Sanjay Patel Talks Ramayana: Divine Loophole
BD: And the challenge?
SP: I think the challenge was learning the mythology and what you can play with and learning what these symbols meant, and immersing myself in this. So, what I find is the quickest way to arrest somebody is an image. Since the Ramayana is one of the longest pieces of poetry put to page, how do you catch somebody in their tracks, given how many things are competing for people's attentions? And one of the things I've developed at Pixar is making appealing and arresting imagery. And so when I started reading the Ramayana, I thought there was true substance. And if you don't want the substance, you could get a plot summary and still be engaged. And so I thought of making this as sharp and graphic and dynamic as possible and looked at many different designers and aesthetics. And even if you were to just look at the image and read the header, hopefully, you would have a little bit more of a clue about the story and move on from there if you were totally arrested.
Ultimately, I did something that Brad Bird recommended: I worked with Brad on The Incredibles and was given a sequence to storyboard -- that moment in the jungle where the family is reunited after being separated; and it's the first time you see the family working together. And Brad had written it very loosely and I came up with all these ideas and Brad looked at them and his reaction was: "These are all great ideas, but if we were to use all of them, you'd load down the audience with a big meal. What we want it to feel like is a small appetizer with all of these small sequences adding up to a full meal." So, I think that each of these pages is a small appetizer because the story is a feast.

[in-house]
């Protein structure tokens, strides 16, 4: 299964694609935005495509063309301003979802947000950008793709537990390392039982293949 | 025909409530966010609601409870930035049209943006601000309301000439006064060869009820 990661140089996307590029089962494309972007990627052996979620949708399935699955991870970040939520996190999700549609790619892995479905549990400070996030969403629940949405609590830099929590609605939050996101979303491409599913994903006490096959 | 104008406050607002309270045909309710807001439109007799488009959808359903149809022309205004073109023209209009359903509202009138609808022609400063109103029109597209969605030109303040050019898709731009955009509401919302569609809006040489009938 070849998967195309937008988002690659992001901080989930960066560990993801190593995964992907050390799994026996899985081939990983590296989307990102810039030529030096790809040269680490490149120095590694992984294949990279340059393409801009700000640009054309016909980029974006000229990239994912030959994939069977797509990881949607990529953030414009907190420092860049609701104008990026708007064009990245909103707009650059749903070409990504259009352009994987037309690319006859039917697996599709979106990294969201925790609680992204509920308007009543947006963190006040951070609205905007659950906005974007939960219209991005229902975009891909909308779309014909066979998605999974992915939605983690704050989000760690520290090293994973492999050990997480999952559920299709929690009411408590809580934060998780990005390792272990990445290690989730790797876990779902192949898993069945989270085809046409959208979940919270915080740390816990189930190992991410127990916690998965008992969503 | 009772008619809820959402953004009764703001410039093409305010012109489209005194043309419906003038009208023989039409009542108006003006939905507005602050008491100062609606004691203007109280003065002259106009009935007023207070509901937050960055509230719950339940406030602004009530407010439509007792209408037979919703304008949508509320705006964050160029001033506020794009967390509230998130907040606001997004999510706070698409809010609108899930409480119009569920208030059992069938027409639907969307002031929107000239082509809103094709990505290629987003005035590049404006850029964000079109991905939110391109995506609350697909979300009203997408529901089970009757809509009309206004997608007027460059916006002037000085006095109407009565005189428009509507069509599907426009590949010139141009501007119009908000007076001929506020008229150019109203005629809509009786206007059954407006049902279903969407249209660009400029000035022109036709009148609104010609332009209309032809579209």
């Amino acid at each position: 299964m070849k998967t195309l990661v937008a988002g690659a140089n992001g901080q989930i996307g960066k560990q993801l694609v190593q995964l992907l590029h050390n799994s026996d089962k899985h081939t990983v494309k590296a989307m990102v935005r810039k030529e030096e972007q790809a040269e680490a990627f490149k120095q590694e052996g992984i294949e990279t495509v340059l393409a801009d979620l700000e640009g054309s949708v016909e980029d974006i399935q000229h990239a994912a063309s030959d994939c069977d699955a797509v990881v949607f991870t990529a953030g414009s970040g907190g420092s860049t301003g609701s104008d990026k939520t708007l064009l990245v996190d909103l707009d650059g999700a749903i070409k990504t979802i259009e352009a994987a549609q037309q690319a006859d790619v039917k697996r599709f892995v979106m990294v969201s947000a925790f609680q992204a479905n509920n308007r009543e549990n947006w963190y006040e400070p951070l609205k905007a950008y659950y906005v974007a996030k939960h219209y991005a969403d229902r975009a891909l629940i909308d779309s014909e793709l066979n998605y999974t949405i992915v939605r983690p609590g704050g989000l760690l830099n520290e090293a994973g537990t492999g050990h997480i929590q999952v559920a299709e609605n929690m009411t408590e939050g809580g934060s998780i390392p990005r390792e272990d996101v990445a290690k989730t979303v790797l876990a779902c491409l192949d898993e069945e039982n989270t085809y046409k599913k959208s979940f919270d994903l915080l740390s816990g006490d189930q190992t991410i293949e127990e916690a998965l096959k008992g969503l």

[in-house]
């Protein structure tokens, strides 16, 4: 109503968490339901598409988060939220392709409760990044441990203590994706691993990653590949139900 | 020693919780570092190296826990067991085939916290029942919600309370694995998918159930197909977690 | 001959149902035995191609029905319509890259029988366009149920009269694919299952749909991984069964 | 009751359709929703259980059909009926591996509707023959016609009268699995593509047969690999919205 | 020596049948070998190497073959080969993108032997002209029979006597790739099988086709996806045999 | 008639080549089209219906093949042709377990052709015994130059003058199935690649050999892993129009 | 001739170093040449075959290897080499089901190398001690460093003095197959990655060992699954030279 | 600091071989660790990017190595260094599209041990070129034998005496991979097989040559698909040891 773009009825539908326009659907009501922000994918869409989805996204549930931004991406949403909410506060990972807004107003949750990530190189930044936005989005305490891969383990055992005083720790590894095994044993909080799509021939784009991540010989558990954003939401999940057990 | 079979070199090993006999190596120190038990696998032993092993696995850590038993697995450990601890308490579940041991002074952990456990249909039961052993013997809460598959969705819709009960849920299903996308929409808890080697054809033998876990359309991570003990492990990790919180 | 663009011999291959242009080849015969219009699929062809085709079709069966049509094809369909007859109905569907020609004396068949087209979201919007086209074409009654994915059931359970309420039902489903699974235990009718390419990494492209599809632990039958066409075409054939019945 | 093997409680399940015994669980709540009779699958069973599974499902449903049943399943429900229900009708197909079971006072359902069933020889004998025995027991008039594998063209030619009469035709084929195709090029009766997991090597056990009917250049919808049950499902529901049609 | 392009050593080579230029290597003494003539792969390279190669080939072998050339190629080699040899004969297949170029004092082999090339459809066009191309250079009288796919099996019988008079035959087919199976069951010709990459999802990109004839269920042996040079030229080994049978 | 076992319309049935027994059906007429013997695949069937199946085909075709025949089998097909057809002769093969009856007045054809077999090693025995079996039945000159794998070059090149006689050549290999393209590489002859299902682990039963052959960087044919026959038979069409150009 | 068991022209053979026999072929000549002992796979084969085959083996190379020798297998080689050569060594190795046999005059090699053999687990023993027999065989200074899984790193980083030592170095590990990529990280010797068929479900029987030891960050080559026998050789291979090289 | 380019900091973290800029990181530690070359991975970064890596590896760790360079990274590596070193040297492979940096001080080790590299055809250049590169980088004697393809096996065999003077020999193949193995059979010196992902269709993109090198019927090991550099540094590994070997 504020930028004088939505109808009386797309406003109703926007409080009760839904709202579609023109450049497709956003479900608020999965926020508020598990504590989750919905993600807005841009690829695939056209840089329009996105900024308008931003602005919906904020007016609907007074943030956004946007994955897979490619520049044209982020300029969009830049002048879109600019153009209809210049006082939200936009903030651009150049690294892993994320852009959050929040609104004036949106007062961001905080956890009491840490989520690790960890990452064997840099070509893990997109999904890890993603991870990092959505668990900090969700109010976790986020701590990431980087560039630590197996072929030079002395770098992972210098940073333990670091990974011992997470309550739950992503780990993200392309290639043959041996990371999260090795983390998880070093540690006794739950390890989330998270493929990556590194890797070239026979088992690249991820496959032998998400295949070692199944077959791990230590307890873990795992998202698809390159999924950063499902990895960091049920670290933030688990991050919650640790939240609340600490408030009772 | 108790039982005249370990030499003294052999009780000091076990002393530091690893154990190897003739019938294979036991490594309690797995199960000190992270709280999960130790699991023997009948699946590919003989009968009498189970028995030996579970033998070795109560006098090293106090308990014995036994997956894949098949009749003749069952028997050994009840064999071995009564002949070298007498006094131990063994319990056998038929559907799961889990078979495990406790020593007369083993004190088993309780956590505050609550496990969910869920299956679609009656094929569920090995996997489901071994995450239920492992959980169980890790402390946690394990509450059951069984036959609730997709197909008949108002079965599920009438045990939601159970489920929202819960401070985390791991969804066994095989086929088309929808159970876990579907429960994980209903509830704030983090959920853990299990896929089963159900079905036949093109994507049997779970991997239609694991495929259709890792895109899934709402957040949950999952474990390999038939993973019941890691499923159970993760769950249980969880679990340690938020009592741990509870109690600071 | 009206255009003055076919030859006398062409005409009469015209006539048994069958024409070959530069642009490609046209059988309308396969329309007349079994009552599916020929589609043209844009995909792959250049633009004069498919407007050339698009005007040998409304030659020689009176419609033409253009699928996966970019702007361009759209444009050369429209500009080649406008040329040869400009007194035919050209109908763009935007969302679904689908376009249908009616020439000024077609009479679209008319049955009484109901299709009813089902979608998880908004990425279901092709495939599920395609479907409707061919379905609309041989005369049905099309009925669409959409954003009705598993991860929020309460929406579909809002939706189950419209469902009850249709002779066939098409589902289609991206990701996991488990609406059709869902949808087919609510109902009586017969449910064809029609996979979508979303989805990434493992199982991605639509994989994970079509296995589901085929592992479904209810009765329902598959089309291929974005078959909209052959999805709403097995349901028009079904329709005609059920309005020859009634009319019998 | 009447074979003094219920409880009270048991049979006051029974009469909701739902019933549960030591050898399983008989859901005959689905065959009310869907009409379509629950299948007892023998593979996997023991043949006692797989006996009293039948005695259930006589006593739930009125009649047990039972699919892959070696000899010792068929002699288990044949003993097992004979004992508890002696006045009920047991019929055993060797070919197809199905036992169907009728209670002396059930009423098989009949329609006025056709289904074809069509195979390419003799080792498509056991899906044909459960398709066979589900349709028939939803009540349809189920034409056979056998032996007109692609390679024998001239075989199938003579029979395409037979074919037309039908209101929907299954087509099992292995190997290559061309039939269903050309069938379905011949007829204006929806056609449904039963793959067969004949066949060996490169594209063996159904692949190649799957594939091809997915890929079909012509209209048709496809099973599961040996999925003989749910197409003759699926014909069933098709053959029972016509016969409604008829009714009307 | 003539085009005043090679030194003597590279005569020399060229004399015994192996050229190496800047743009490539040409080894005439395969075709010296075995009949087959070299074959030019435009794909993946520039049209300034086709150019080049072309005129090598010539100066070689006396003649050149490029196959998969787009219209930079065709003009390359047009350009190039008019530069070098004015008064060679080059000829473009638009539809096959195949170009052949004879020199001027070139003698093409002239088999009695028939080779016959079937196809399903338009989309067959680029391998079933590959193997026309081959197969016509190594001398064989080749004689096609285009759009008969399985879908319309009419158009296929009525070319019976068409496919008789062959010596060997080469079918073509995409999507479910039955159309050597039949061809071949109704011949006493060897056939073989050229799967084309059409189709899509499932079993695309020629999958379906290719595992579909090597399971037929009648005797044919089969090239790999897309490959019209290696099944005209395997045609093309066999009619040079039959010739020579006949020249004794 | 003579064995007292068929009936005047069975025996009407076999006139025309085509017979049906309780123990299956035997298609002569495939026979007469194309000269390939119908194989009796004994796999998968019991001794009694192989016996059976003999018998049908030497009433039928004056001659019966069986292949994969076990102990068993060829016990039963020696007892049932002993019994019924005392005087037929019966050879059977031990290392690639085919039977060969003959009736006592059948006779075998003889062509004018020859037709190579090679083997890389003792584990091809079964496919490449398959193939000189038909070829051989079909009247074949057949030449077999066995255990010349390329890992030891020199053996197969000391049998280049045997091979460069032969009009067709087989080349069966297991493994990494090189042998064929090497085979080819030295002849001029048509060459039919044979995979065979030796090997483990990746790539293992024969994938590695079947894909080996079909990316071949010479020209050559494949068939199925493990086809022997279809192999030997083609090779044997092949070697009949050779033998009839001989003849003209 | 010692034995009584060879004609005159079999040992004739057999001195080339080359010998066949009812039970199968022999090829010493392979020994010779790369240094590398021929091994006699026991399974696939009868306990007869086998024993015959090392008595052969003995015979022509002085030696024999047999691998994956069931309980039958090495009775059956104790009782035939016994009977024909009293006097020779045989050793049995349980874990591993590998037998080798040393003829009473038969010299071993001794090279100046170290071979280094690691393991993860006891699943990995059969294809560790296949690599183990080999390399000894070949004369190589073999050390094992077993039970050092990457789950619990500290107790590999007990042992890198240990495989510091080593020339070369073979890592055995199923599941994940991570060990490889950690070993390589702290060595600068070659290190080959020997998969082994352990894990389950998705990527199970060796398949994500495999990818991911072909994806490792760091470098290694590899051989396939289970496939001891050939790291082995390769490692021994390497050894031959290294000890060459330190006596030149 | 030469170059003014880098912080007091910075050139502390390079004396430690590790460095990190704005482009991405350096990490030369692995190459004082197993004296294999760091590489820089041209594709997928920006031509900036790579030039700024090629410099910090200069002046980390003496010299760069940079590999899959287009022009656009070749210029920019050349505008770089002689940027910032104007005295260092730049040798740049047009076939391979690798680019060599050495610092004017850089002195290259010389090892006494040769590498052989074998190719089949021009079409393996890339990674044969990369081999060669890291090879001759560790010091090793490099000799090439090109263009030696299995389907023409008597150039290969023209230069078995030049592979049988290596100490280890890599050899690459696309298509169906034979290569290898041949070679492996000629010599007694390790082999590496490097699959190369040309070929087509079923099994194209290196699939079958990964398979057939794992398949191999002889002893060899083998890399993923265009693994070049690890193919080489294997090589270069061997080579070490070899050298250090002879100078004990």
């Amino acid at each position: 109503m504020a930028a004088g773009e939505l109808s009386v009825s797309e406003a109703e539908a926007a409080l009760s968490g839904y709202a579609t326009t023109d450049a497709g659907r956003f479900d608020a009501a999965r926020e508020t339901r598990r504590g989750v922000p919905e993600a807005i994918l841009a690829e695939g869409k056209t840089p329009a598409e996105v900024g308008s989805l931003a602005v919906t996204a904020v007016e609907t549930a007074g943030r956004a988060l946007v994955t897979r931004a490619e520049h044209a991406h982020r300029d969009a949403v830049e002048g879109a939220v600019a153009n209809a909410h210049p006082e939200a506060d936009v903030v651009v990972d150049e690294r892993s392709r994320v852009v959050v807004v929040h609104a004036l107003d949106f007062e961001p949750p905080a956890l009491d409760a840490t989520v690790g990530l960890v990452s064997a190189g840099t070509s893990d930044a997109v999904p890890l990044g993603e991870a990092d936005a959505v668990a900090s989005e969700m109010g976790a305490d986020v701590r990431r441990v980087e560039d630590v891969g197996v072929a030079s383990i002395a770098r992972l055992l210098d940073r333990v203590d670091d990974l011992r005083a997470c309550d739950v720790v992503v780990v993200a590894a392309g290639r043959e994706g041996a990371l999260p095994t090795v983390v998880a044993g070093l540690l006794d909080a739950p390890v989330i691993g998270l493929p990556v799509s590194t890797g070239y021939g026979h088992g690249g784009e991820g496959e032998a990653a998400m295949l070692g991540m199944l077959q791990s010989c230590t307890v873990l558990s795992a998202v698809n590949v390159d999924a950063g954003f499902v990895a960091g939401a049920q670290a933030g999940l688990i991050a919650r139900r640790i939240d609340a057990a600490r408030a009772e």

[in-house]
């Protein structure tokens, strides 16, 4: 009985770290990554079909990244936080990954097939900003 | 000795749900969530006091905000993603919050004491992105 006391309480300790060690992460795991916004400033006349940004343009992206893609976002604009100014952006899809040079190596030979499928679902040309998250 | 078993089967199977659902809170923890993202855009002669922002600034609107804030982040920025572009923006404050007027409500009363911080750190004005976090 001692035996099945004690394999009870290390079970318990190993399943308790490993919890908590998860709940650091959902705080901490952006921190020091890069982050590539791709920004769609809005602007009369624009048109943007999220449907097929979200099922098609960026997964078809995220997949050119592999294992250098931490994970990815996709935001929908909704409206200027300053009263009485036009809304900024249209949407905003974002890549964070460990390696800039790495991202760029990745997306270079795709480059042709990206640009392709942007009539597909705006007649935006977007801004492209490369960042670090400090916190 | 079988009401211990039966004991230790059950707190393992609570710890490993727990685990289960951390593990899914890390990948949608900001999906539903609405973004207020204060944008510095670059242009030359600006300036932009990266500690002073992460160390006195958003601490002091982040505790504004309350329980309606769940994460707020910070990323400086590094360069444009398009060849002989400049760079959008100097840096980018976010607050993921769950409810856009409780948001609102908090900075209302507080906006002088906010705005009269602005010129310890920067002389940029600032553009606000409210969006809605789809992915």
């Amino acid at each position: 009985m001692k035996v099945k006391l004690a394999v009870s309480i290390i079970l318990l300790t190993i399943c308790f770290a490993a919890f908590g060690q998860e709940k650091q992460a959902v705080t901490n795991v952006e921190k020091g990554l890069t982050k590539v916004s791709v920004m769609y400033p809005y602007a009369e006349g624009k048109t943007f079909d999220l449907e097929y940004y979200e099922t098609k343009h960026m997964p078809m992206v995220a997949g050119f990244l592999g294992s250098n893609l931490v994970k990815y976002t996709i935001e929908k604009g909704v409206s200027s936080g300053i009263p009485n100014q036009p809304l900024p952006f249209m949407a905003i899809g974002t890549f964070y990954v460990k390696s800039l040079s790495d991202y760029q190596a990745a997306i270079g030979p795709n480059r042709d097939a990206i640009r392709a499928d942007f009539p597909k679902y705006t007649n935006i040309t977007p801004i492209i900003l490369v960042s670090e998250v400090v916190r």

BD: So, what was your approach?
SP: At first I spent a year-and-a-half trying to make it cute, with flat horizontal lines, small characters doing cute things with violent things happening around them. Then I tried to make it a little more dramatic, which felt too serious and boring, and then I got really inspired by Genndy Tartakovsky's Samurai Jack. I will say that Genndy and his crew went to CalArts and there's a house style that comes out of CalArts and I was cut from that cloth. So by the third year I found something in between, which developed into a certain proportion, a certain look. And I was also inspired by Charley Harper, who is the mid-century modernist painter. He has a very graphic sensibility and I was very smitten by his work, and so there's a lot of Charley Harper in the work as well.